Higher Ground Productions, President Barack Obama and Michelle Obama’s production company in partnership with Netflix, today announced the company’s initial slate of upcoming projects. The content encompasses a wide range of fiction and non-fiction productions for all audiences including scripted, unscripted and documentary series, as well as full-length features and documentaries.
“We created Higher Ground to harness the power of storytelling. That’s why we couldn’t be more excited about these projects,” President Obama said. “Touching on issues of race and class, democracy and civil rights, and much more, we believe each of these productions won’t just entertain, but will educate, connect, and inspire us all.”
“We love this slate because it spans so many different interests and experiences, yet it’s all woven together with stories that are relevant to our daily lives,” Mrs. Obama said. “We think there’s something here for everyone – moms and dads, curious kids, and anyone simply looking for an engaging, uplifting watch at the end of a busy day. We can’t wait to see these projects come to life – and the conversations they’ll generate.”
Projects currently in different stages of development, to be released over the next several years:
AMERICAN FACTORY was acquired by Netflix in association with Higher Ground Productions out of the 2019 Sundance Film Festival, where it won the Directing Award: U.S. Documentary. From Participant Media, the film is directed by Academy Award(R)-nominated and Emmy Award(R)-winners Steven Bognar and Julia Reichert (“The Last Truck: Closing of a GM Plant,” “A Lion in the House,” “Seeing Red”). The acclaimed film takes a deep dive into a post-industrial Ohio, where a Chinese billionaire opens a new factory in the husk of an abandoned General Motors plant and hires two thousand blue-collar Americans. Early days of hope and optimism give way to setbacks as high-tech China clashes with working-class America. The producers are Steven Bognar, Julia Reichert, Jeff Reichert, and Julie Parker Benello.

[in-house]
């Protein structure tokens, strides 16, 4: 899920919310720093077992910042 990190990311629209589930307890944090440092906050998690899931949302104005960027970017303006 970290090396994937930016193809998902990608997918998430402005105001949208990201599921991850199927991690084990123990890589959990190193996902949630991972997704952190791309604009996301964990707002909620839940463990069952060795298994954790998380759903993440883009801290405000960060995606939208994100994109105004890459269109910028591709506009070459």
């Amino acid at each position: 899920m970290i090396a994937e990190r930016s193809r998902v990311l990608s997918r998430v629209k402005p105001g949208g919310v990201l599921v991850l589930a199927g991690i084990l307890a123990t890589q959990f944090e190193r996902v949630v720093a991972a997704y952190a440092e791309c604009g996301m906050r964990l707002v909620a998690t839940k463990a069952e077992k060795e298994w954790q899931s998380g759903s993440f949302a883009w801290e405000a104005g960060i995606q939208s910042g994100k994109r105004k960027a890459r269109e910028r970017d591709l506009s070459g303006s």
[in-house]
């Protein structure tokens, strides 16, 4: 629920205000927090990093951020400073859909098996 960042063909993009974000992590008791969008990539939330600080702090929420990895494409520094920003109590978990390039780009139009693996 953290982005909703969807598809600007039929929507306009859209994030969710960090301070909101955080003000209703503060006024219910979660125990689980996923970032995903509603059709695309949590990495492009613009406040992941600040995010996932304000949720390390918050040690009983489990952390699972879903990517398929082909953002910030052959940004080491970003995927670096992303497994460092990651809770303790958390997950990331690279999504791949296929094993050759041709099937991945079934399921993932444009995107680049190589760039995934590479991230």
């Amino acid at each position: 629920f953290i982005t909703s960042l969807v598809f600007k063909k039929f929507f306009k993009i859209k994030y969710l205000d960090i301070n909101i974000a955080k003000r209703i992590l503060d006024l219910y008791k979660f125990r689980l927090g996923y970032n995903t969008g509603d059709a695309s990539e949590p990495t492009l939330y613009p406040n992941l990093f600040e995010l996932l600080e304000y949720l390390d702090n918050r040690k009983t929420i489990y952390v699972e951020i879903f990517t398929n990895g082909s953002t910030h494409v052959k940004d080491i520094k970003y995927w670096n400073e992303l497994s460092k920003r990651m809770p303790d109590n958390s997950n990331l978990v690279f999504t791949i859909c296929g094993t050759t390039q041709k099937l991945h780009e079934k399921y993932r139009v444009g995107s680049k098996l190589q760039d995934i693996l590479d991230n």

BLOOM is an upstairs/downstairs drama series set in the world of fashion in post-WWII New York City that depicts barriers faced by women and by people of color in an era marked by hurdles but also tremendous progress. BLOOM is written and executive produced by Academy Award-winner(R) Callie Khouri (“Nashville,” “Thelma and Louise,” the upcoming Aretha Franklin movie at MGM), from an idea developed by Khouri, writer-director Clement Virgo (“The Book Of Negroes,” “The Wire,” “Empire”) and novelist and producer Juliana Maio (“City of the Sun”). Higher Ground Productions, Khouri, Virgo and Maio will executive produce the series.
Higher Ground is producing a feature film adaptation of author David W. Blight’s Frederick Douglass: Prophet of Freedom, for which he won the 2019 Pulitzer Prize in History. The New York Times called the book “an ambitious and empathetic biography of a major American life.”
Adapted from The New York Times’ ongoing obituary column Overlooked, telling the stories of remarkable people whose deaths were not reported by the newspaper, Higher Ground is developing OVERLOOKED as a scripted anthology series with producers Liza Chasin of 3dot Productions and Joy Gorman Wettels of Anonymous Content.
For family programming, LISTEN TO YOUR VEGETABLES & EAT YOUR PARENTS will be a half-hour preschool series from creators Jeremy Konner (“Drunk History”) and Erika Thormahlen. The show will take young children and their families around the globe on an adventure that tells us the story of our food.
From Michael Lewis, the best-selling author of The Big Short and Moneyball, and based on his book The Fifth Risk: Undoing Democracy, FIFTH RISK, a non-fiction series, will aim to portray the importance of unheralded work done by everyday heroes guiding our government and safeguarding our nation.
CRIP CAMP is a feature-length documentary film in production that is supported by the Sundance Institute and acquired earlier this year by Higher Ground and Netflix. Just down the road from Woodstock, in the early 1970s, a parallel revolution blossomed in a ramshackle summer camp for disabled teenagers that would transform young lives, and America forever by helping to set in motion the disability rights movement. The film is directed by former camper Jim LeBrecht and Nicole Newnham. Producers include Newnham, LeBrecht and Sara Bolder, with executive producer Howard Gertler.